The release of six Britons convicted of bombings in Saudi Arabia could indicate that the Gulf state is acknowledging its internal terrorism problems, an analyst says.
Filmed confessions were later retracted by two of the men
The six men were granted "royal clemency" and flew into London from Saudi Arabia on Friday afternoon, having spent more than two years in prison.
They had been convicted of a series of bombings in 2000 and 2001 that left one Briton dead and several Westerners injured.
They had all maintained their innocence despite two of them confessing on film to the blasts. The confessions were later retracted.
Saudi Arabia claimed the men were involved in a turf war over bootleg alcohol, while the men's supporters said the authorities were ignoring the possibility that Islamic militants could be responsible.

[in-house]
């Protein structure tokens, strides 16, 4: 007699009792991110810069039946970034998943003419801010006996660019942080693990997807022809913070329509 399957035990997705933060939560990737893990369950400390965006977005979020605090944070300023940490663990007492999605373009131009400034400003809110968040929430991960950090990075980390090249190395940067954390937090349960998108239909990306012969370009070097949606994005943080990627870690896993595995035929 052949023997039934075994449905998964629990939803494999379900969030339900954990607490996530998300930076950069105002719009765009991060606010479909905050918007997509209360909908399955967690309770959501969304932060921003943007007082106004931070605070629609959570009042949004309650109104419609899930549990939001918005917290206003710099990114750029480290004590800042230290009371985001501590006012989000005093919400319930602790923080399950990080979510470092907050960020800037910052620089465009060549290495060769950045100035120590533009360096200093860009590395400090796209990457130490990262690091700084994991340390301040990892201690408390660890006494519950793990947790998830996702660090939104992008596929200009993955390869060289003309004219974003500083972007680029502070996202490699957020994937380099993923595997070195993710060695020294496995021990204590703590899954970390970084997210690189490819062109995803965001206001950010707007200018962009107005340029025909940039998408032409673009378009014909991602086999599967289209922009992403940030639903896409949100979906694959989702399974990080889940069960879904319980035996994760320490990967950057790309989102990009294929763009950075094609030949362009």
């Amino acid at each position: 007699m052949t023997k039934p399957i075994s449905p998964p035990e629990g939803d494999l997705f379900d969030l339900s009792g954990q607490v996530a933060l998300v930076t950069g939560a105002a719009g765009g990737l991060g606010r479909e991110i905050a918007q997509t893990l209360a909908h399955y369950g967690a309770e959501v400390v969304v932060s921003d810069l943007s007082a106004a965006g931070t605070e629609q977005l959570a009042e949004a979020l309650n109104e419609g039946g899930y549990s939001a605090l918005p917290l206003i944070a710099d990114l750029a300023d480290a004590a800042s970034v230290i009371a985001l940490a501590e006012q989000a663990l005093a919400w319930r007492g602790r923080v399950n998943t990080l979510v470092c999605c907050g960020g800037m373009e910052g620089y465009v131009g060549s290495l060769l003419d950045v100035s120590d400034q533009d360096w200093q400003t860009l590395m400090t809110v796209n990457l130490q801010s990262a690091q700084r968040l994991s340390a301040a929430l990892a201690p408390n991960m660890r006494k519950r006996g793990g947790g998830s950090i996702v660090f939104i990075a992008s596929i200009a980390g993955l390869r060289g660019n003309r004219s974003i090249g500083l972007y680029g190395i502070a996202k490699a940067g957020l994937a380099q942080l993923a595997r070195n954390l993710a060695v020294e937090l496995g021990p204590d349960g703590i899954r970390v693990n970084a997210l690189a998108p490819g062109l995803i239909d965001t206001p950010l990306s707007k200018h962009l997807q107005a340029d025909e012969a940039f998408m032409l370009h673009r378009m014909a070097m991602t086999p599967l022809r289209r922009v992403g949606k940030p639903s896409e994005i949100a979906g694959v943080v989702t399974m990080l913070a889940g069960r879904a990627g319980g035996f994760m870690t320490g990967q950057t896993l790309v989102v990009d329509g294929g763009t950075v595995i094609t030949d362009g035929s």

The head of the Middle East and North Africa programme at the Royal United Services Institute, Daniel Neep, said terror events - internally and externally - have prompted Saudi Arabia to reassess its stance.
"The Saudis were reluctant to acknowledge the problems they had a home until relatively recently.
"This began to change after 9/11 and began to change even more recently after the May bombings in Riyadh."
Thirty-five people, including nine suicide bombers, were killed in three explosions in the capital city in May. The attacks were centred on ex-patriate residential compounds and were linked to al Qaeda.
"The Saudis now are fully aware of the fact that they do have a problem with terrorism at home, with Islamic fundamentalists, and they have introduced a significant number of steps to clamp down on these militants," Mr Neep told BBC News 24.
"It is a problem they are actively dealing with and why much of the criticism, coming from the US in particular, they think is unfounded."